For this decidedly estrogen-heavy double bill, Facets pairs Ferris’ 1983 Greek drama “Rembetiko” about a blues singer who channels her struggles into her music and Lambert’s 1954 British drama “Another Sky” about a governess who travels to Marrakesh and becomes enchanted with the exoticism of Morocco.

“Yogi Bear” (2010)
Directed by Eric Brevig
Released by Warner Home Video

Sadly, Warner Brothers probably isn’t including that awesome (fake) alternate ending where Boo Boo reluctantly puts an end to his relationship with Yogi in no uncertain terms, but instead you can see Dan Aykroyd and Justin Timberlake yukking it up as the voices of the CG-animated bears who find their beloved Jellystone Park under the threat of closure until a documentarian (Anna Faris) and Park Ranger Smith (Tom Cavanagh) team up to try to keep the park open.

New to Blu-ray: The Jeff Bridges-Rachel Ward romance “Against All Odds”, the 1997 animated flick “Anastasia”, “Awakenings”, Wayne Wang’s 2005 children’s film “Because of Winn Dixie,” John Huston’s “The Bible”, the Eddie Murphy remake of “Dr. Dolittle,”, “Ernest Goes to Camp/Ernest Goes to Jail”, “Flicka”, “Random Hearts”, the 2005 CG animated “Robots”, “Scary Movie 4”, “Stand by Me”, “The Times of Harvey Milk” (Criterion)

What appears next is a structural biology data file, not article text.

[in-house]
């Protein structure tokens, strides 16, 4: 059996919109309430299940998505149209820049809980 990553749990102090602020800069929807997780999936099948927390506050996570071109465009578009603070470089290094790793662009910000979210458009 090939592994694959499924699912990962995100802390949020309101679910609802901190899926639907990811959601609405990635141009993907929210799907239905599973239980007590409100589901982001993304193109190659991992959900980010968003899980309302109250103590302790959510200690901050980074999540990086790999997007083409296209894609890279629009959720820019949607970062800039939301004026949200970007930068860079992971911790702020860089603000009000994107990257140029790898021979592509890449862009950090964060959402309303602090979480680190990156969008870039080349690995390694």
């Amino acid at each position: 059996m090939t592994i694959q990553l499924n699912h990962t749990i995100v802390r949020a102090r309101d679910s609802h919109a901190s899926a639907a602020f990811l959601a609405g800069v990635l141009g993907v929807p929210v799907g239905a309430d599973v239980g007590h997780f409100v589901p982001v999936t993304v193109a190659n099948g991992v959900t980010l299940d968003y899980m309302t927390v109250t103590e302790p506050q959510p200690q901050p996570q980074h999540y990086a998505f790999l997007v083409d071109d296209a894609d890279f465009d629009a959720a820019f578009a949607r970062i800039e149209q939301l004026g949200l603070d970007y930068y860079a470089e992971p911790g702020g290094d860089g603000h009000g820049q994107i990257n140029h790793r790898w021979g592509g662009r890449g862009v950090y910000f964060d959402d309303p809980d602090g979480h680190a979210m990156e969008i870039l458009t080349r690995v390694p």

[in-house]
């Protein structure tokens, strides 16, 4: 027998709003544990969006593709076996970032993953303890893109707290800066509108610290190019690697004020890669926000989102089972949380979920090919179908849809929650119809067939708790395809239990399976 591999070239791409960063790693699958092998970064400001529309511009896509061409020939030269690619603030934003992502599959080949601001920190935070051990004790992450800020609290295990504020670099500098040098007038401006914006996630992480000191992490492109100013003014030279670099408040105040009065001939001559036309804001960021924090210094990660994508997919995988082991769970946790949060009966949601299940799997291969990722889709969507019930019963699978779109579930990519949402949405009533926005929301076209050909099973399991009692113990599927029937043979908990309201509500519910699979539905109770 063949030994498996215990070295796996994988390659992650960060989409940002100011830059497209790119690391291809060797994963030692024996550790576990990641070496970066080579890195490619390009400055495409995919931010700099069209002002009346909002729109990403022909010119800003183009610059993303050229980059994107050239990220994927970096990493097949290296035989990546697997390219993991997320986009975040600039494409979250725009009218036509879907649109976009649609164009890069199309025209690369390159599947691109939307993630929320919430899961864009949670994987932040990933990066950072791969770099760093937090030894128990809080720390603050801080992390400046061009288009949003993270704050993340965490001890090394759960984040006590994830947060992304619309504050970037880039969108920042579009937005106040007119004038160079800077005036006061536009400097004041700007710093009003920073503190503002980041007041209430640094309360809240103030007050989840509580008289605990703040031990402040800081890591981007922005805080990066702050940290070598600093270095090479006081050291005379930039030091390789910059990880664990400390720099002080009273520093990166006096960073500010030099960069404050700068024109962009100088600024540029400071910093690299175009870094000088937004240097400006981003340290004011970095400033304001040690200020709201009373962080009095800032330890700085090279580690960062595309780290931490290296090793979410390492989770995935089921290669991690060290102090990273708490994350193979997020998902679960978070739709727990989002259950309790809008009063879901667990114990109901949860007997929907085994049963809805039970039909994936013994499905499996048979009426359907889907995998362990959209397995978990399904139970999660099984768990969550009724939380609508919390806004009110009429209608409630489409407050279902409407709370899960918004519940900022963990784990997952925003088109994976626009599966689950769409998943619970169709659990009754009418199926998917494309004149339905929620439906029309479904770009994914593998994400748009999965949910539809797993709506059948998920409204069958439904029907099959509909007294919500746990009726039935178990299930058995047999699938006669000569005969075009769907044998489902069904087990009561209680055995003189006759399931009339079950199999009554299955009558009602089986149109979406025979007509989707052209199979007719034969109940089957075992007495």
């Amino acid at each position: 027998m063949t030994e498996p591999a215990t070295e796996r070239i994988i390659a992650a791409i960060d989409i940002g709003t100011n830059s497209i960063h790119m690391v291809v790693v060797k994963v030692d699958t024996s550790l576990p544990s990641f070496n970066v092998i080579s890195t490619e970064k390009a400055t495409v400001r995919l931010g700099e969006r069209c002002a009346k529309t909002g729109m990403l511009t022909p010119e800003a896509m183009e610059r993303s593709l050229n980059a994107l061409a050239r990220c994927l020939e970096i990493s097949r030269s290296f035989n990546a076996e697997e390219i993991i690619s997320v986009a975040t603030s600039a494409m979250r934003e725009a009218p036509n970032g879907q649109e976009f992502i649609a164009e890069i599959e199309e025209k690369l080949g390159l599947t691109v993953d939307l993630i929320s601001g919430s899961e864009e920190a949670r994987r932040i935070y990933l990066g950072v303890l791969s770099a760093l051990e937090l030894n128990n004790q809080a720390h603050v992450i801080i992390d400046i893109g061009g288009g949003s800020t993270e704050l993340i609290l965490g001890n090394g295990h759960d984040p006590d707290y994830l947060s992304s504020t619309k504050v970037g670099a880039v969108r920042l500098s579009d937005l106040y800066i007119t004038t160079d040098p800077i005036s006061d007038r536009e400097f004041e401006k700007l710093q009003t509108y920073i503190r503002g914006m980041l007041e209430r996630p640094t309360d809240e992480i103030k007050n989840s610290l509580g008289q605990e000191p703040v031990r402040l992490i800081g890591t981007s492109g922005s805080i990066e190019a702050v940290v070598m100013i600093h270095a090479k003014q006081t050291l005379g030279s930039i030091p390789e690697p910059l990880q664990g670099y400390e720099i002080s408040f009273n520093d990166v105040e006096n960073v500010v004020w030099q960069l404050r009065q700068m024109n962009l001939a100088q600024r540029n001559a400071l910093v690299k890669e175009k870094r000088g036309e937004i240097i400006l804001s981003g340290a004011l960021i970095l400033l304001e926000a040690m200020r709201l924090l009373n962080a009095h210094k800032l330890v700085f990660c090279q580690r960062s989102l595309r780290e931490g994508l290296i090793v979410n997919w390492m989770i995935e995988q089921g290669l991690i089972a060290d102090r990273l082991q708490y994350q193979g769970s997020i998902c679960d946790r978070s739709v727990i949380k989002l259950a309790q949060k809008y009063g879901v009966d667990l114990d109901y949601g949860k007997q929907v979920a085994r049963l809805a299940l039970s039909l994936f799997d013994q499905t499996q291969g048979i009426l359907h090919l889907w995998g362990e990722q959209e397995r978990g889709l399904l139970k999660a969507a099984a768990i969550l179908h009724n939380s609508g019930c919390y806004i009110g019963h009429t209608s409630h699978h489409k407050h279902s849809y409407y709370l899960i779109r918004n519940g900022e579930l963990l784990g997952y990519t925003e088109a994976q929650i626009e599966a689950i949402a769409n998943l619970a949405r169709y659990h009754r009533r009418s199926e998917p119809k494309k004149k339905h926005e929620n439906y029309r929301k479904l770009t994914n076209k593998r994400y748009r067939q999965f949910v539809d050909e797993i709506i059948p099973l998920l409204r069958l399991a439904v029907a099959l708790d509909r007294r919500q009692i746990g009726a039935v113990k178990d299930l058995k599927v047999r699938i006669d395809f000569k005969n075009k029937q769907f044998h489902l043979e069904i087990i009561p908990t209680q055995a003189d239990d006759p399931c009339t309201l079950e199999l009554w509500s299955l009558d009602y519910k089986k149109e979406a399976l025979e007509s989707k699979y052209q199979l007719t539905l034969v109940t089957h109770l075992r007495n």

[Additional photos: “Devolved,” Severin Films, 2011; “The People I’ve Slept With,” Maya Entertainment, 2009; “The Tourist,” Sony Pictures, 2010]

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WTF Films

Artfully Off

Celebrity All-Star by Sisters Weekend is available now on IFC's Comedy Crib.

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Sisters Weekend isn’t like other comedy groups. It’s filmmaking collaboration between besties Angelo Balassone, Michael Fails and Kat Tadesco, self-described lace-front addicts with great legs who write, direct, design and produce video sketches and cinematic shorts that are so surreally hilarious that they defy categorization. One such short film, Celebrity All-Star, is the newest addition to IFC’s Comedy Crib. Here’s what they had to say about it in a very personal email interview…


IFC: How would you describe Celebrity All-Star to a fancy network executive you just met in an elevator?